MVS Filewrapper® Blog: U.S. Supreme Court Holds Trademark Tacking Is a Question for the Jury

By Jonathan Kennedy


The Supreme Court recently released its unanimous decision in Hana Financial, Inc. v. Hana Bank, holding that “when a jury trial has been requested and when the facts do not warrant entry of summary judgment or judgment as a matter of law, the question of whether tacking is warranted must be decided by a jury.”


The case involved use of the "Hana Bank" mark by a Korean financial service provider, which has been known as “Hana Bank” since 1991. However, in 1994 it established a service called “Hana Overseas Korean Club” which was advertised in the United States. In 2000, “Hana Overseas Korean Club” was renamed to “Hana World Center” and finally began operation in the United States as “Hana Bank” in 2002.  The petitioner, Hana Financial, is a California company established in 1994 and also in the field of providing financial services. In 1996, after a year of use in commerce, Hana Financial obtained a federal registration for its logo appearing with the name “Hana Financial.” Suit was brought in 2007 by Hana Financial, alleging trademark infringement on the basis that the use of "Hana Bank" infringed the rights in the "Hana Financial" trademark. In response, the respondent invoked the tacking doctrine to assert earlier rights.  The tacking issue was ultimately decided by a jury, with the district court denying motions for judgment as a matter of law.


The tacking doctrine recognizes that trademark owners and users should be allowed to make certain changes to their marks over time without losing their claim of priority. Lower courts have traditionally found that tacking is available when the original and revised marks are “legal equivalents” which have the same, continuing commercial impression when viewed through the eyes of the consumer.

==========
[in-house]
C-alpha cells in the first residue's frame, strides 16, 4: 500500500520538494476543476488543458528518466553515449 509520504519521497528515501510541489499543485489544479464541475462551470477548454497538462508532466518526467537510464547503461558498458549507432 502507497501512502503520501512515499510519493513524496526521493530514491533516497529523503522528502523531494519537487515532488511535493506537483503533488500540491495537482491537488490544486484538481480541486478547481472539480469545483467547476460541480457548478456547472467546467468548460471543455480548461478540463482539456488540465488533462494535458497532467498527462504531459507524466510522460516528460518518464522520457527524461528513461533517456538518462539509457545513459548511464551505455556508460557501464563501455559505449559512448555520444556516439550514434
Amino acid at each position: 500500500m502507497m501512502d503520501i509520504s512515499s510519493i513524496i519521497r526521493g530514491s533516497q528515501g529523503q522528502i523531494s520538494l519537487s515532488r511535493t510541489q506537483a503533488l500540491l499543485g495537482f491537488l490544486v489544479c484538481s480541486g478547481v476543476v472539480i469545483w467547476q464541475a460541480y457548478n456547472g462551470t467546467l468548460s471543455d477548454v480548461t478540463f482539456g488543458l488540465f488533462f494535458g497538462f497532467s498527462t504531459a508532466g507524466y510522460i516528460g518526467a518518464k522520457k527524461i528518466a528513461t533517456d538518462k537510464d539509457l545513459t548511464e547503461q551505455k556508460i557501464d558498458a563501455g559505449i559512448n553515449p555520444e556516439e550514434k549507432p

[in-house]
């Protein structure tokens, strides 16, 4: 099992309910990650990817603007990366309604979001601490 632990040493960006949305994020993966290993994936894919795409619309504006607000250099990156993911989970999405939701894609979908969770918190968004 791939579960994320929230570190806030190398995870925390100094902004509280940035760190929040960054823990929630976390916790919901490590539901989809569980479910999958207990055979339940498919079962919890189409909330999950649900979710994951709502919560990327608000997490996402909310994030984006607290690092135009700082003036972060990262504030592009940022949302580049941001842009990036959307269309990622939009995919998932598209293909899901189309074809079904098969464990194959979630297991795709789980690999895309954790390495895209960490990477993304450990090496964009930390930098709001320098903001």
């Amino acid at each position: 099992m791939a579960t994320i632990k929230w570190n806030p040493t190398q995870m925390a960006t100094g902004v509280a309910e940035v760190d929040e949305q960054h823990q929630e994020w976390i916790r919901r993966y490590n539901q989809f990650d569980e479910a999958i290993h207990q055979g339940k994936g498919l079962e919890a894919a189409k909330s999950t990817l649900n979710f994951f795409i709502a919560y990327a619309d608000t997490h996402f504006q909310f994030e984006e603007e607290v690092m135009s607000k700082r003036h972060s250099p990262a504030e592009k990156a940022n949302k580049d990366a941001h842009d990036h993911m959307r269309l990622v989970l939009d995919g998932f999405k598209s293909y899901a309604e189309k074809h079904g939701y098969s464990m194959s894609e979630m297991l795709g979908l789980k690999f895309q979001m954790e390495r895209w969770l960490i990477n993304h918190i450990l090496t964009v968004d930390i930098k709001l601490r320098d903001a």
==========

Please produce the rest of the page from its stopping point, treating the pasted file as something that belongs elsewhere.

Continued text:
Justice Sotomayor delivered the opinion of the Court and noted that it has long been recognized across doctrinal lines that when the viewpoint of an ordinary person is in question, the jury is generally the decision maker. However, the Court distinguished that holding when warranted by the facts, a judge may decide the question of tacking on a motion for summary judgment or for judgment as a matter of law. Furthermore, the Court noted that even if tacking was to be considered a mixed question of law and fact due to the “legal equivalence” requirement, typically these mixed questions are still left to the jury with carefully crafted jury instructions as to the legal standard.

Second Circuit limits 1-800 Contacts; keyword advertising can be use in commerce

In a recent decision, the Second Circuit reversed a district court's grant of a motion to dismiss in a trademark infringement case.  The district court, relying on the Second Circuit's 2005 decision in 1-800 Contacts, Inc. v., Inc., held Google's use of its Adwords and Keyword Suggestion Tool to cause advertising to appear when certain trademarked words and phrases are searched did not constitute a "use in commerce" as defined in § 1127 and required for a claim of trademark infringement under § 1114.

On appeal, the Second Circuit reversed, holding this practice did constitute a use in commerce.  The court distinguished the 1-800 Contacts case, observing in that case, the advertisements were in response to visiting a website, not the entry of a trademark.  Further, in that case, advertisers could not "purchase" a competitors keyword, so even if an advertiser wanted its ads to appear when a user visited a competitor's site, the defendant did not offer such a service.

In contrast, here Google not only keys the advertisements to the trademark itself (rather than as a result of visiting a website), but also permits anyone to pay to have its advertisements shown when a trademark is searched.  The Keyword Suggestion Tool will also suggest that advertisers key their advertisments to trademarked terms.  Based on these allegations (taken as true in the context of Google's motion to dismiss), the Second Circuit held there was a use in commerce, and reversed the district court's dismissal of the case.

More detail of Rescuecom Corp. v. Google Inc. after the jump.